Fashioned in the Flesh and Bone

Where The Stars Rise: Asian Science Fiction & Fantasy — Lucas K. Law & Derwin Mak

Where The Stars Rise

2017’s Where The Stars Rise: Asian Science Fiction & Fantasy is an anthology edited by Lucas K. Law and Derwin Mak1.

Foreword by Lucas K. Law

Law, Canadian by choice, makes a call for kindness and mutual support.

Introduction by Elsie Chapman

Chapman asks for more diversity in fiction; not only that, but it should be informed diversity.


Which is to say, just dropping a handful of faceless ninjas into your story doesn’t make it diverse. This anthology offers one path to informed diversity.

“Spirit of Wine” by Tony Pi

A moment of foolish self-indulgence leaves two hapless would-be scholars possessed by Yǒu Shén, a fun-loving ghost little concerned about the ruin the ghost will make of the scholars’ lives.


The easy answer is to introduce Yǒu Shén to the ghosts of Marion and George Kirby … but since the Kirbys won’t be born (let alone die) for another eight centuries, the scholars are forced to come up with another solution.

“The dataSultan of Streets and Stars” by Jeremy Szal

A lamentable misunderstanding involving cutting edge AI research and a surprising number of dead bodies inspired programmer Bodhi to relocate to space, far from the irate, well-connected and heavily armed relatives of the victims. Blackmail sends him back to Earth, to contend with killers and unexpected allies.


AIs are called “djinn” in this but I am 70% sure they are not actual djinn bound into robot bodies. That would kind of a cool idea for a science fantasy story of the sort that ends when the angry djinn free themselves.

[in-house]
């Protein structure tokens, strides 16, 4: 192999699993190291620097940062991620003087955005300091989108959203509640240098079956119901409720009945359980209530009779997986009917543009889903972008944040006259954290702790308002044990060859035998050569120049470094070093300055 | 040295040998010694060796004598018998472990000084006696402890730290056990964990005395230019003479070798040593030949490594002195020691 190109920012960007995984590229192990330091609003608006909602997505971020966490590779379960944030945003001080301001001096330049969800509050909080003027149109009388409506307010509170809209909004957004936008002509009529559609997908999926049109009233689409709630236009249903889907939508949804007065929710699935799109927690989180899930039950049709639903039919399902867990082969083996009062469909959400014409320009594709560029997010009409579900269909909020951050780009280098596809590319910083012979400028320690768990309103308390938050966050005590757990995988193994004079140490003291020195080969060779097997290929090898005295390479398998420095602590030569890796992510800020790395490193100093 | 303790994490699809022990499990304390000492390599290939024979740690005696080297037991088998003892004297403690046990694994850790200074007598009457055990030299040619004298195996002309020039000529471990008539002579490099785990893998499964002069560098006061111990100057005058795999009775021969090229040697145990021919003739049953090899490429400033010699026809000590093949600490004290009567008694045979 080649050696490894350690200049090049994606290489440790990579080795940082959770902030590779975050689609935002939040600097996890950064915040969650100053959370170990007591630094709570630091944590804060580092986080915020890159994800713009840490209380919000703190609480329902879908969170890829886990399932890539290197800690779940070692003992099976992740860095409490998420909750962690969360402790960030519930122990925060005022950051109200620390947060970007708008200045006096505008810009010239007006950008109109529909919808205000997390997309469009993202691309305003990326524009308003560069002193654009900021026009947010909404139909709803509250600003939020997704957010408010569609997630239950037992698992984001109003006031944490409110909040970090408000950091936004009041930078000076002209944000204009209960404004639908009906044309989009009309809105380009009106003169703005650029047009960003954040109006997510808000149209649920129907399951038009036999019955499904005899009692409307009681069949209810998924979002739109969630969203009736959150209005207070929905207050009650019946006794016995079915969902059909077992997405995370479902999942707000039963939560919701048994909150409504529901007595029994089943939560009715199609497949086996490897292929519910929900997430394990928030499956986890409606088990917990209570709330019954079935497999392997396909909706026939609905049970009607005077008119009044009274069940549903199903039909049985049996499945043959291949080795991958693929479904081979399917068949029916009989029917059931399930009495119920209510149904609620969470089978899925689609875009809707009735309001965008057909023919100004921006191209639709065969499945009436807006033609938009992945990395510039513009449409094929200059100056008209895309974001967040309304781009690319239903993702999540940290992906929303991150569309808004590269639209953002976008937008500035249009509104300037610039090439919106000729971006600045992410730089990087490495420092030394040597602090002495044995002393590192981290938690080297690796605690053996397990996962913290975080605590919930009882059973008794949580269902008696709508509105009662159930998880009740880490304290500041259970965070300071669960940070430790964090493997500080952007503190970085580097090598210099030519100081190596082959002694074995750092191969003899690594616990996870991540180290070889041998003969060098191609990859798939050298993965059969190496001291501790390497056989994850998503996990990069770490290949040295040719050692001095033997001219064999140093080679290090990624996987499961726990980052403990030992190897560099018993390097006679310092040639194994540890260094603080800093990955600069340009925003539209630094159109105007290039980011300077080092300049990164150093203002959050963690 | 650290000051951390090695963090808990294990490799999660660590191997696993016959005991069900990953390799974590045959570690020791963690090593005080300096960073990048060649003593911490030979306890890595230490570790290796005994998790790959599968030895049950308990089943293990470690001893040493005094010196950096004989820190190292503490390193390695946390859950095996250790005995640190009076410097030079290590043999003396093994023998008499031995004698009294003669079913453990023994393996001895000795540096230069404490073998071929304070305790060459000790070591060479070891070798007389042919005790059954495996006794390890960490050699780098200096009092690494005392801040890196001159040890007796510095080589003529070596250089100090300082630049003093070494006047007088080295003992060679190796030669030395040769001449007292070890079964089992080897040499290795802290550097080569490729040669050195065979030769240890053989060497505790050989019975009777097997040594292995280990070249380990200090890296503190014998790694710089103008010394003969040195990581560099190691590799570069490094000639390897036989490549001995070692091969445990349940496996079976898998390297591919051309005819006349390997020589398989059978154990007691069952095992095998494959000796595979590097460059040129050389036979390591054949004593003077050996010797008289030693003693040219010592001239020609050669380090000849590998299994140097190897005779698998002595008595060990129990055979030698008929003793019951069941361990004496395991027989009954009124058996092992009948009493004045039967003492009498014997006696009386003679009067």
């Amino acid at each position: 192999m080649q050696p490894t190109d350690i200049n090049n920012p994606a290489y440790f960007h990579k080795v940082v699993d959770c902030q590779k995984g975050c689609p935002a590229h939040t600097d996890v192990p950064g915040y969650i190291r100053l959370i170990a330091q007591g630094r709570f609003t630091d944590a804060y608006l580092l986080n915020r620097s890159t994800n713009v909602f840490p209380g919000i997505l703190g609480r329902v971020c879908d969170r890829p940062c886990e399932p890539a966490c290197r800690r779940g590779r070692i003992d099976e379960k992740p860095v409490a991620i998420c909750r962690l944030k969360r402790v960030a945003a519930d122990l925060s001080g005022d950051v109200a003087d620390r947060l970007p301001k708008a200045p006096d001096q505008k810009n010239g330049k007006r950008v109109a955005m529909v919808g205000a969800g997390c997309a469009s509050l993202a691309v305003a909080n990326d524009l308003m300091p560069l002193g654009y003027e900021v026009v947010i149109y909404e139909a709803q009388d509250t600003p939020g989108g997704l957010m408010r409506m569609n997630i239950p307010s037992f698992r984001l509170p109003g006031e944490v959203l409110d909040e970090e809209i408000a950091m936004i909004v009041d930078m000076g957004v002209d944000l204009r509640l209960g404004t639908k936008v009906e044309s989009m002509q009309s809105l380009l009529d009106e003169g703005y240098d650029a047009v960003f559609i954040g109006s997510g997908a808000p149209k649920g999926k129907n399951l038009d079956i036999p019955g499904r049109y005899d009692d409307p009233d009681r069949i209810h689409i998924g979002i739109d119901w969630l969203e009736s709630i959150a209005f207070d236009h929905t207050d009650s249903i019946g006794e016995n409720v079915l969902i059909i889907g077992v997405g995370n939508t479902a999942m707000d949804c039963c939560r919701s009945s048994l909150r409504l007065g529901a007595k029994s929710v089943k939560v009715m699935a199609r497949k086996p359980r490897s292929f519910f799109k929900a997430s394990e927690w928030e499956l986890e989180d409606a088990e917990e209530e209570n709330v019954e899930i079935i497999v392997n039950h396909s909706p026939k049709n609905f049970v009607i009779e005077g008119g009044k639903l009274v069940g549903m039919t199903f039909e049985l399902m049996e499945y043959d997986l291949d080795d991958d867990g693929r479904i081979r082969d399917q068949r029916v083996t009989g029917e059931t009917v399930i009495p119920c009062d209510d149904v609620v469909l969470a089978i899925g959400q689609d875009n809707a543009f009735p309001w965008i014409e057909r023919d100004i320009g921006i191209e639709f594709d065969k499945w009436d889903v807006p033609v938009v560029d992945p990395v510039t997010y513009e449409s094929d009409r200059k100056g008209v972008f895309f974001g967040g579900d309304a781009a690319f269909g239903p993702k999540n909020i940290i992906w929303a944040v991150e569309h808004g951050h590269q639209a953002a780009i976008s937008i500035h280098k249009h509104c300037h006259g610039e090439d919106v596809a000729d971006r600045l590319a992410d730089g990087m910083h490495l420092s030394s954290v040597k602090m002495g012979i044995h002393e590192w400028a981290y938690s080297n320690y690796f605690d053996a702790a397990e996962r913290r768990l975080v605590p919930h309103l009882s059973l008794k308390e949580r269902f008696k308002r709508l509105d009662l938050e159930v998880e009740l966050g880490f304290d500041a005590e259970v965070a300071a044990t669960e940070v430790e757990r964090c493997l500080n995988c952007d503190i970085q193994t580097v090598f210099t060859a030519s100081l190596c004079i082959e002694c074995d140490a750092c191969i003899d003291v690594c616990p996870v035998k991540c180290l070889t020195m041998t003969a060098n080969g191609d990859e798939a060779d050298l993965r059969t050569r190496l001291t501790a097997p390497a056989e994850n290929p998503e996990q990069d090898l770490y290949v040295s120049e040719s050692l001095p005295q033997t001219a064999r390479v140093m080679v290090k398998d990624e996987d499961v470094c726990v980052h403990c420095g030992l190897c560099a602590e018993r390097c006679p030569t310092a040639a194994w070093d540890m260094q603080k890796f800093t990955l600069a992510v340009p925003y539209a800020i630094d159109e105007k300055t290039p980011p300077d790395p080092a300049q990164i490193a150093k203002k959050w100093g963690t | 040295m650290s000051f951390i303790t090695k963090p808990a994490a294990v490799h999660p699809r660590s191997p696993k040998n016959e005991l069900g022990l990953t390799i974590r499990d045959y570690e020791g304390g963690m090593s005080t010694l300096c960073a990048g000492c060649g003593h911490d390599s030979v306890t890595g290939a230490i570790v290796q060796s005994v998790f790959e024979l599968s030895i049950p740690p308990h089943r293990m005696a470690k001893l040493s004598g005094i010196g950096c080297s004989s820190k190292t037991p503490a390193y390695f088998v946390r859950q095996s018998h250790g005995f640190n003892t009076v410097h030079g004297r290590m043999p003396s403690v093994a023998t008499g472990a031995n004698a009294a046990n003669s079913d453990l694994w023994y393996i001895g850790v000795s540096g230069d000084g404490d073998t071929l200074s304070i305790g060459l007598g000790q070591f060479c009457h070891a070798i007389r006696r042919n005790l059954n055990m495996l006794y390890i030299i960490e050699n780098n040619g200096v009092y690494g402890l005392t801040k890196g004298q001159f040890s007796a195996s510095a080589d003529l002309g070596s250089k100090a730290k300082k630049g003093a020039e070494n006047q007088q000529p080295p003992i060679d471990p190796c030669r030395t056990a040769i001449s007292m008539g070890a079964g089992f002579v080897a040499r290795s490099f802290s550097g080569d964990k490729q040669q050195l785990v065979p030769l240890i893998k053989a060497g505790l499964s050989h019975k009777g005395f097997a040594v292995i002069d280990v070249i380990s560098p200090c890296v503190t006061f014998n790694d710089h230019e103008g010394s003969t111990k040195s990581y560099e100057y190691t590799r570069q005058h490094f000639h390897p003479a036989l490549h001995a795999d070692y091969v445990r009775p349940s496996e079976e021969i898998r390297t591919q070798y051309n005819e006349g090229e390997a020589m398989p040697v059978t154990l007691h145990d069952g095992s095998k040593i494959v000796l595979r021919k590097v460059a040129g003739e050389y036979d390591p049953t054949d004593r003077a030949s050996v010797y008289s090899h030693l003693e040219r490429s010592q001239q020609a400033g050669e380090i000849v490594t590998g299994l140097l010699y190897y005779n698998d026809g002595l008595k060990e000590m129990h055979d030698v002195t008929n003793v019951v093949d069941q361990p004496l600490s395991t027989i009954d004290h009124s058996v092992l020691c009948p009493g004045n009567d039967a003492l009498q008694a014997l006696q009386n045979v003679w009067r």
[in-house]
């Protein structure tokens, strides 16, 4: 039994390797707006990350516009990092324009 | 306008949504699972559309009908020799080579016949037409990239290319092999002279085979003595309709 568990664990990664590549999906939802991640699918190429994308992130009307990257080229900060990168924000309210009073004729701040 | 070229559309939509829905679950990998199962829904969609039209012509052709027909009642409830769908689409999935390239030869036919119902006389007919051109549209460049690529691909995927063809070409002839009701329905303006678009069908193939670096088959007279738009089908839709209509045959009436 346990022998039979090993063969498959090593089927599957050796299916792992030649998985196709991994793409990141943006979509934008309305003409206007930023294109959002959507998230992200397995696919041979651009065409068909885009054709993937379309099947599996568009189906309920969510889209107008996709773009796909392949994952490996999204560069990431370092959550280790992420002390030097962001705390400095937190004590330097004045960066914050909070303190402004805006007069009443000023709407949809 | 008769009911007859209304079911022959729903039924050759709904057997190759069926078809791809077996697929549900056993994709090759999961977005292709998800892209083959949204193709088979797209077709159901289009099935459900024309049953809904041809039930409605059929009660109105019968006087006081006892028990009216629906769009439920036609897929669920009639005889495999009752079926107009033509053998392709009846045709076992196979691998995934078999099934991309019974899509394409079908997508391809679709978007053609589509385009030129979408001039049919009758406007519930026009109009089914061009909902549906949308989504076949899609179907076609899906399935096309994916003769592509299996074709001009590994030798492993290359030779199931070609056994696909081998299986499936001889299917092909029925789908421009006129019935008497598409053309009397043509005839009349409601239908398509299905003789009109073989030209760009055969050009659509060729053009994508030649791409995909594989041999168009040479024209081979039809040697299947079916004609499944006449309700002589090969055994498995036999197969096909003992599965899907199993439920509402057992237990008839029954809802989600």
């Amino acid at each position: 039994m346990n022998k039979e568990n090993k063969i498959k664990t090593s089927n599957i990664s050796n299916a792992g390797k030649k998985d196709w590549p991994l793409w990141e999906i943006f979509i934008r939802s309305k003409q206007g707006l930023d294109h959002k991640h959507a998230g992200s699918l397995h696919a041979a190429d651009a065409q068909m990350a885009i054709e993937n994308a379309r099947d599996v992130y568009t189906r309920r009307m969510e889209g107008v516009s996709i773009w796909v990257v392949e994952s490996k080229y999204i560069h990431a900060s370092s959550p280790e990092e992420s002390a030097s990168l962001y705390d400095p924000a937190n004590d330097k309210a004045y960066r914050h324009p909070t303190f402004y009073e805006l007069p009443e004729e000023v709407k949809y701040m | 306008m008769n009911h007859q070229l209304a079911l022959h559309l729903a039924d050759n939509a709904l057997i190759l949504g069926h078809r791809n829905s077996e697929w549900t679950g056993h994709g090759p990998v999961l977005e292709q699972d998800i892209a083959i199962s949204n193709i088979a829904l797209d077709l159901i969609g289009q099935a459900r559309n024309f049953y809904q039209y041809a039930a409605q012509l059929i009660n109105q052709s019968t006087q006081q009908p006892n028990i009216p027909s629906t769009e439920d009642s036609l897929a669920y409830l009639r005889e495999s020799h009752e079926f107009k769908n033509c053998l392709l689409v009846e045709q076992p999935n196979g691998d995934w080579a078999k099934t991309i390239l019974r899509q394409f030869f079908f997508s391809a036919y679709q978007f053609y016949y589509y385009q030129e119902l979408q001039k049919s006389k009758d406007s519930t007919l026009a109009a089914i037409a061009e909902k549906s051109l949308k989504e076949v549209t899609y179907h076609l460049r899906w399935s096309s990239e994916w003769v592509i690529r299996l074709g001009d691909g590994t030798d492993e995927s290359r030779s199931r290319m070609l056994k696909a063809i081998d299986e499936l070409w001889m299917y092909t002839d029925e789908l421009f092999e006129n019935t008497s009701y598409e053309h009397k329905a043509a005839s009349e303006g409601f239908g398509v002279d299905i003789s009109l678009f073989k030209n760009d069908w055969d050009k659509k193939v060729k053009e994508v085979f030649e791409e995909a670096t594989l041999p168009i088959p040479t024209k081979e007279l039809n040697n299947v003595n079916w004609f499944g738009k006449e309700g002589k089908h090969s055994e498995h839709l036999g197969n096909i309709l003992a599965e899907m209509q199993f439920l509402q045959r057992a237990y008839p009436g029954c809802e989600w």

These particular djinn are not three laws compliant, but the carnage turns out not to be their fault. Pity that the investigation that followed the unpleasantness wasn’t diligent enough.

“Weaving Silk” by Amanda Sun

In a Japan so reduced by calamity that it cannot tell whether or not the outside world survived its own problems, two sisters do their best to stay alive. Prosperity is out of the question and so too is long term survival.


This combines the optimism of Japan Sinks with the upbeat air of Grave of the Fireflies.

“Vanilla Rice” by Angela Yuriko Smith

A young woman rejects her mother’s attempts to shape her into an alter ego, a beautiful version that will share her mother’s obsessions and prejudices.


One of SF’s common tricks is turning the metaphoric into the literal. In this case, it’s turning the daughter into blue-eyed blonde because that’s the mom’s idea of beauty.

Looking Up” by S. B. Divya

Imminent immigration to Mars provides a young woman the chance to come to terms with her tragic past.

“A Star is Born” by Miki Dare

Access to multiple timelines allows a woman to see all the lives she might have had. None of them were pleasant, because she was born Japanese-Canadian in 1928.


I wonder how many Canadians are aware that we interned Japanese-Canadians during WWII?

“My Left Hand” by Ruhan Zhao

A fortune-teller’s alarmed prediction that a researcher’s bold experiment would end his life gave an alarming edge to what should have been a triumphant day. Well, the experiment did appear to fail … but that’s not a death sentence. Or at least it does not seem to be. There are some unexpected after-effects.


Spoilers. (rot13) Gur erfrnepure jnf syvccrq yrsg sbe evtug. Gur bcgvzvfgvp gnxr vf gung orvat syvccrq vf gur rirag gung gur sbeghar-gryyre vagrecergrq nf qrngu. Gur yrff bcgvzvfgvp gnxr vf gung gur erfrnepure pna ab ybatre qvtrfg gur fgnaqneq fgrerbvfbzref va sbbq naq jvyy fgneir gb qrngu. Gur ernyyl crffvzvfgvp gnxr vf gung gur arkg nggrzcg jvyy fvzcyl syvc gur fpvragvfg ba n zber shaqnzragny yriry naq ghea uvz, irel oevrsyl, vagb nagvznggre.

DNR” by Gabriela Lee

Melissa’s job gives her an unexpected opportunity. She will meet an old face from her half-forgotten, tragic past. If only her job weren’t dismembering the recently dead for salvage.